An Earth-like planet observed 55 light planets away from us at the beginning of the world

The new Earth-like exoplanet SPECULOOS-3 b is 54.6 light-years away from us. It orbits around an ultracold red dwarf but is very hot.

A planet orbiting a red dwarf. Source:

New Planet

An international team of scientists reports the discovery of a new planet SPECULOOS-3 b, close in size to Earth. It orbits around a red dwarf located only 54.6 light-years away from us. The paper about it was recently published in the journal Nature Astronomy.

This world got its strange name from the Search for Planets EClipsing ULtra-cOOl Stars (SPECULOOS) project, within the framework of which this discovery was made. It aims to search for planets in the orbits of the smallest and coldest stars. For this purpose, a network of six telescopes with a mirror diameter of 1 m is used. Four of them are located in Chile, and one more in Mexico and the Canary Islands.

Parameters of the new world

The star SPECULOOS-3 (also known as LSPM J2049+3336) is a dim red dwarf of class M6.5. It is 8 times smaller than the Sun in diameter and 10 times smaller in mass. Its surface temperature is 2800 K, which is half that of our luminary.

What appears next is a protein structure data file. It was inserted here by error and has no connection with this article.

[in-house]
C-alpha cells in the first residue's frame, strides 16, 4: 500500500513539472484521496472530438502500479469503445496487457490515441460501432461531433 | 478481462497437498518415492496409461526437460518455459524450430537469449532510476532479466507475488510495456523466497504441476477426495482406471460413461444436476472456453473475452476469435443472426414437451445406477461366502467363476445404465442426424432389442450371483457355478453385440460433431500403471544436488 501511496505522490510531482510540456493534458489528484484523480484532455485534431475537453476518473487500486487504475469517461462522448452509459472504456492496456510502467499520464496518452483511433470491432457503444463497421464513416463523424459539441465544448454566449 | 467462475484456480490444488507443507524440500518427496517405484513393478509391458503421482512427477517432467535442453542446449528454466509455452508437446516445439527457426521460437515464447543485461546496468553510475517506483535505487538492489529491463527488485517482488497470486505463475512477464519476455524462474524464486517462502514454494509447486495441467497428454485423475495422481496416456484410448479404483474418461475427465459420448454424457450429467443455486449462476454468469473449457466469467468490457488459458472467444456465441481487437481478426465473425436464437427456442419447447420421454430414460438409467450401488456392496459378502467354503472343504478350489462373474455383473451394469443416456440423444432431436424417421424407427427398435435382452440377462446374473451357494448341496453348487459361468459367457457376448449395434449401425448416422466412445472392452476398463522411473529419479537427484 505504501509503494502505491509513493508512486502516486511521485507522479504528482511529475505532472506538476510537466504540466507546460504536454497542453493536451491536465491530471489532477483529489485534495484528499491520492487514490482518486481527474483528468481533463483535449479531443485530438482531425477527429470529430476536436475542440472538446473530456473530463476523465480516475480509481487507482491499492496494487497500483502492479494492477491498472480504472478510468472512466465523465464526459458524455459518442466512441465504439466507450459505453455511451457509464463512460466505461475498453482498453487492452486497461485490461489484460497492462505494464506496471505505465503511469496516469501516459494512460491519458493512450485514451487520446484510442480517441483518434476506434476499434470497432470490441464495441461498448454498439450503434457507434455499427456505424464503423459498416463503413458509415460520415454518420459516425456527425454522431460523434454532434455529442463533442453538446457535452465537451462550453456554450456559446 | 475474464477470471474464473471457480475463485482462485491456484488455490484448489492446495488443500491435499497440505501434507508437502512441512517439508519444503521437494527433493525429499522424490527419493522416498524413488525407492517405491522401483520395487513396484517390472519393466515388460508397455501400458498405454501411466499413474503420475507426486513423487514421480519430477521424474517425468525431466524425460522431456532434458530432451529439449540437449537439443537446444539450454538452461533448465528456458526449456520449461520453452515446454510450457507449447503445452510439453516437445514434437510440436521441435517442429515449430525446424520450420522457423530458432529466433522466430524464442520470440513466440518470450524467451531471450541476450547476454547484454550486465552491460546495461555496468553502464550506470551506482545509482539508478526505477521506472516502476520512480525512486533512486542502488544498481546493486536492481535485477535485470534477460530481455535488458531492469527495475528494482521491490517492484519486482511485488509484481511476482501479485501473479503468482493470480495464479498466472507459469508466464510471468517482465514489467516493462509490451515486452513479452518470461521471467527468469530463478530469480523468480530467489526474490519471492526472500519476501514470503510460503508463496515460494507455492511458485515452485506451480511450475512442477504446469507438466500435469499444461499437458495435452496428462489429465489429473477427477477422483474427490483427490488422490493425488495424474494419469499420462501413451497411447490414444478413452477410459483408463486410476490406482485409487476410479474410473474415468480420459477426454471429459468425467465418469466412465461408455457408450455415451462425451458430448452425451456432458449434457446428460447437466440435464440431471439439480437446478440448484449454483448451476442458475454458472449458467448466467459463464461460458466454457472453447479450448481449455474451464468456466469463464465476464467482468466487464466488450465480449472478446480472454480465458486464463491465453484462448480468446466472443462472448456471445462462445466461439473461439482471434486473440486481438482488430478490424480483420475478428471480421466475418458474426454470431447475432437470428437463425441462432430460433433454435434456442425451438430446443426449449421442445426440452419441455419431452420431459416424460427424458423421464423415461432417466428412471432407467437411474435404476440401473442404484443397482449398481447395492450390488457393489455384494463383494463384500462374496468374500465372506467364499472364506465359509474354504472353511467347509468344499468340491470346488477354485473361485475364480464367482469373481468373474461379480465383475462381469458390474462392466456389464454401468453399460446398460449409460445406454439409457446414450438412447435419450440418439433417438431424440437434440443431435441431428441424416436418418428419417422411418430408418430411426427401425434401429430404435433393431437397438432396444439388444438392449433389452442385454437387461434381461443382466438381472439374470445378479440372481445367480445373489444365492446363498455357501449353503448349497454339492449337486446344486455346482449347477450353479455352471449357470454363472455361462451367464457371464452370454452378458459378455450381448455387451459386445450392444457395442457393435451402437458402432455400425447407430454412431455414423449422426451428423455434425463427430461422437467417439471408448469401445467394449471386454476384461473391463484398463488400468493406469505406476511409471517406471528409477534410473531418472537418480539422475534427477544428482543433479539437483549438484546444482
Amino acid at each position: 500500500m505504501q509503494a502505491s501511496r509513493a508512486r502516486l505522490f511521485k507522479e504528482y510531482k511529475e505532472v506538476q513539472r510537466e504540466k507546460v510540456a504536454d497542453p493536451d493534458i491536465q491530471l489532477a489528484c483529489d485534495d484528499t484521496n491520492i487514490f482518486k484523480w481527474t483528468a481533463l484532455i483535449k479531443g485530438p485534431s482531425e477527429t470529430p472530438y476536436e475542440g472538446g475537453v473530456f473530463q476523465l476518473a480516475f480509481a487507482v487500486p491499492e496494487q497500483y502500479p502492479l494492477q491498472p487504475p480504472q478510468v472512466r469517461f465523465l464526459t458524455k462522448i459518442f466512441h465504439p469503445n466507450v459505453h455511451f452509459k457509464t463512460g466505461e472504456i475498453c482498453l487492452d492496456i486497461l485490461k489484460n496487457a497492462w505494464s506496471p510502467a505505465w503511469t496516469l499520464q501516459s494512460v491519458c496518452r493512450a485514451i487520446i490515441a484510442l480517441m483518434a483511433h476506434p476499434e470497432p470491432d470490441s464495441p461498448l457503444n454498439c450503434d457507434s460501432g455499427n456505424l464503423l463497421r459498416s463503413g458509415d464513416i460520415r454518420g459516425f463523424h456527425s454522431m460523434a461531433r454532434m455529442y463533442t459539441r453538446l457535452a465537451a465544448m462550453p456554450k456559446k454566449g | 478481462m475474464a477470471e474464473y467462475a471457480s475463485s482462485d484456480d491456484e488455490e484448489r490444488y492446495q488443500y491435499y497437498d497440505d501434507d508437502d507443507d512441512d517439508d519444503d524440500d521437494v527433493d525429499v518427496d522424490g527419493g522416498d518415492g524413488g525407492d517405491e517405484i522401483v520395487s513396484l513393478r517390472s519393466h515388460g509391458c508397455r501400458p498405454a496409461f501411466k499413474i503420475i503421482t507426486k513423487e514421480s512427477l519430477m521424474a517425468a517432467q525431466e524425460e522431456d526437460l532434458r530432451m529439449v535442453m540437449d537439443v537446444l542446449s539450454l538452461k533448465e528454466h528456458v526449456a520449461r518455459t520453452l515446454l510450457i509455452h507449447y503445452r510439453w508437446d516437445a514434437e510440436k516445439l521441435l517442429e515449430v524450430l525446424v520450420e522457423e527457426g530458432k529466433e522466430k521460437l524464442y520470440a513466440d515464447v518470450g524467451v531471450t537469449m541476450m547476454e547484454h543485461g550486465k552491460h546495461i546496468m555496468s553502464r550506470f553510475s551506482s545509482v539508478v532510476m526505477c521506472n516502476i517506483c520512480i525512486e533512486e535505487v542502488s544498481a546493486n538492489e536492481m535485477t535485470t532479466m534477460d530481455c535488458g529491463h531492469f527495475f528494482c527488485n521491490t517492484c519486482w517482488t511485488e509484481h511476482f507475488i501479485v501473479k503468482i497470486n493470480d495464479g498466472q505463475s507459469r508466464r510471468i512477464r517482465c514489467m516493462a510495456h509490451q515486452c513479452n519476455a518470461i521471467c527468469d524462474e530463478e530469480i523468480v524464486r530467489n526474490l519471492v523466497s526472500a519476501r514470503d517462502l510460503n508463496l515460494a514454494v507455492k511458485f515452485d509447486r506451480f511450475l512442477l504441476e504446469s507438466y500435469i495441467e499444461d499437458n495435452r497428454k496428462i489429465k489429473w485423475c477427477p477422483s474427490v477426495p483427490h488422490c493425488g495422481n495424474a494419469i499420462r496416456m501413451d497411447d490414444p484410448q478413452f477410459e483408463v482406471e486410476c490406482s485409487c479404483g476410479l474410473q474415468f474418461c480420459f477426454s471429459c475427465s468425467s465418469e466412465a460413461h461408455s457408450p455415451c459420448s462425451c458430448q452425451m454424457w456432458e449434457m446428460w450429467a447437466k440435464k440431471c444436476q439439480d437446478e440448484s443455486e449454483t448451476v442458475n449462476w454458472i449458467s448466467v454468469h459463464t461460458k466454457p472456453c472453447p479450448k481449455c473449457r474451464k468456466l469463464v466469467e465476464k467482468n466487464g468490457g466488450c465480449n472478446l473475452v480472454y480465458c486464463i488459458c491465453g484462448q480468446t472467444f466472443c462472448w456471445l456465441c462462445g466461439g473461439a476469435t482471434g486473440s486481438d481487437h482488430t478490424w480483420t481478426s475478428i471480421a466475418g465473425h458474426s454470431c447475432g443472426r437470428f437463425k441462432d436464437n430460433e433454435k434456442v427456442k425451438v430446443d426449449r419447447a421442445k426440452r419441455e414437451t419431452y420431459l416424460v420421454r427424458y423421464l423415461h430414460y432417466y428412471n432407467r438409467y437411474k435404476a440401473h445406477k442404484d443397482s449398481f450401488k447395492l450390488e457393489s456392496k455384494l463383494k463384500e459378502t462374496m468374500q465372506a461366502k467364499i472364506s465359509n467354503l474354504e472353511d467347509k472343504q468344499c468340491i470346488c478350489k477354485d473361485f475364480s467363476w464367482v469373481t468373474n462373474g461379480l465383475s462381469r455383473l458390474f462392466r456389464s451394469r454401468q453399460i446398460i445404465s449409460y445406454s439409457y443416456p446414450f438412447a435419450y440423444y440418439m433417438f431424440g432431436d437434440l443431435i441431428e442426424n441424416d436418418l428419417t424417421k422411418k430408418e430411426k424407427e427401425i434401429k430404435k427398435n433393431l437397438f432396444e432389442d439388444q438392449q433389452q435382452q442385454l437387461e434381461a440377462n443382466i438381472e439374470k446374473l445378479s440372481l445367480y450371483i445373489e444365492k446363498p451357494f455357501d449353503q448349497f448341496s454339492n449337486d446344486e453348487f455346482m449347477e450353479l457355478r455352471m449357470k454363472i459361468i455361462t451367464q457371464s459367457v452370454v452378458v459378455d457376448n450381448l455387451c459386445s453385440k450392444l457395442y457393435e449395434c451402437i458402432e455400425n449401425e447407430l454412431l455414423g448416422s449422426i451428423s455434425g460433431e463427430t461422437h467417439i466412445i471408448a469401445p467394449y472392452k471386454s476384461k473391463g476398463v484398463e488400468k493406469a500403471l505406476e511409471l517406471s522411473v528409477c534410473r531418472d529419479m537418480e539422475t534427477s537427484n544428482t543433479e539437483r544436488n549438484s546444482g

The planet can be rather conventionally called Earth-like. It is transiting, that is, it passes between us and its own star. This is the reason we know that its diameter is 97.7% of Earth’s, so it is almost the same as our planet.

However, it only takes 17 hours to make one orbit around the star. This causes its surface to heat up to 553 K. That is, it is more likely to resemble Mercury in its conditions. Nothing is yet known about the mass and chemical composition of SPECULOOS-3 b, but it should be a rocky world with a low hydrogen content. In that case, the weight of this world should be at 93% of the earth’s weight.

The researchers note that the combination of the host star’s high brightness in infrared light and its small size make SPECULOOS-3 b one of the best candidates for spectroscopic studies of the atmosphere with the James Webb Space Telescope.

According to